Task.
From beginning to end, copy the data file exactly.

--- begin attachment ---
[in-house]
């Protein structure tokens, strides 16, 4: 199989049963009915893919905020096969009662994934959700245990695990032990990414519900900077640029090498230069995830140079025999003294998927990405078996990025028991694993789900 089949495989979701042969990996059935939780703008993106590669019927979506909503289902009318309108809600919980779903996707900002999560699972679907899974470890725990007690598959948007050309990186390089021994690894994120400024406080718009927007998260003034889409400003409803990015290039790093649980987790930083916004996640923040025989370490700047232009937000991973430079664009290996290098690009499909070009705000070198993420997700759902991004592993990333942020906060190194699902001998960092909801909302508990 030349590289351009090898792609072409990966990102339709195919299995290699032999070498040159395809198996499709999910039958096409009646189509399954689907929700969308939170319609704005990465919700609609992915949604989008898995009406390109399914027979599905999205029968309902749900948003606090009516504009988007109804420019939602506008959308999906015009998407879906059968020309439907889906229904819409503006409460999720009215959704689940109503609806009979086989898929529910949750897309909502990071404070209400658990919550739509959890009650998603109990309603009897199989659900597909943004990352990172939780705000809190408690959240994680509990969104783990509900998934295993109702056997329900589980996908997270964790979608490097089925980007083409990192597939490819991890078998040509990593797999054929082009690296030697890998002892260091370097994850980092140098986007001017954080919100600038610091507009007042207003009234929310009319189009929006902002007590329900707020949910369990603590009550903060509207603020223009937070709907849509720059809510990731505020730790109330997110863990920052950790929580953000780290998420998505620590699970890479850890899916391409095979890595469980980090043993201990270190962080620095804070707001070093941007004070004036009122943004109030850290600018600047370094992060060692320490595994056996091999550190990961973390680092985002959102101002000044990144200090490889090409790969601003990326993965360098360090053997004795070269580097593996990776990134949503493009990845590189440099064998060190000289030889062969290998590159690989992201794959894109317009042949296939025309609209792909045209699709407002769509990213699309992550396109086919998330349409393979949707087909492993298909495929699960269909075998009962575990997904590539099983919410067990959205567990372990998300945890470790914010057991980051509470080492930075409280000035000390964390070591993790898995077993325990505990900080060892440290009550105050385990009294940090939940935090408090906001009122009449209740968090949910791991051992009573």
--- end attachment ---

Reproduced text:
[in-house]
């Protein structure tokens, strides 16, 4: 199989049963009915893919905020096969009662994934959700245990695990032990990414519900900077640029090498230069995830140079025999003294998927990405078996990025028991694993789900 089949495989979701042969990996059935939780703008993106590669019927979506909503289902009318309108809600919980779903996707900002999560699972679907899974470890725990007690598959948007050309990186390089021994690894994120400024406080718009927007998260003034889409400003409803990015290039790093649980987790930083916004996640923040025989370490700047232009937000991973430079664009290996290098690009499909070009705000070198993420997700759902991004592993990333942020906060190194699902001998960092909801909302508990 030349590289351009090898792609072409990966990102339709195919299995290699032999070498040159395809198996499709999910039958096409009646189509399954689907929700969308939170319609704005990465919700609609992915949604989008898995009406390109399914027979599905999205029968309902749900948003606090009516504009988007109804420019939602506008959308999906015009998407879906059968020309439907889906229904819409503006409460999720009215959704689940109503609806009979086989898929529910949750897309909502990071404070209400658990919550739509959890009650998603109990309603009897199989659900597909943004990352990172939780705000809190408690959240994680509990969104783990509900998934295993109702056997329900589980996908997270964790979608490097089925980007083409990192597939490819991890078998040509990593797999054929082009690296030697890998002892260091370097994850980092140098986007001017954080919100600038610091507009007042207003009234929310009319189009929006902002007590329900707020949910369990603590009550903060509207603020223009937070709907849509720059809510990731505020730790109330997110863990920052950790929580953000780290998420998505620590699970890479850890899916391409095979890595469980980090043993201990270190962080620095804070707001070093941007004070004036009122943004109030850290600018600047370094992060060692320490595994056996091999550190990961973390680092985002959102101002000044990144200090490889090409790969601003990326993965360098360090053997004795070269580097593996990776990134949503493009990845590189440099064998060190000289030889062969290998590159690989992201794959894109317009042949296939025309609209792909045209699709407002769509990213699309992550396109086919998330349409393979949707087909492993298909495929699960269909075998009962575990997904590539099983919410067990959205567990372990998300945890470790914010057991980051509470080492930075409280000035000390964390070591993790898995077993325990505990900080060892440290009550105050385990009294940090939940935090408090906001009122009449209740968090949910791991051992009573």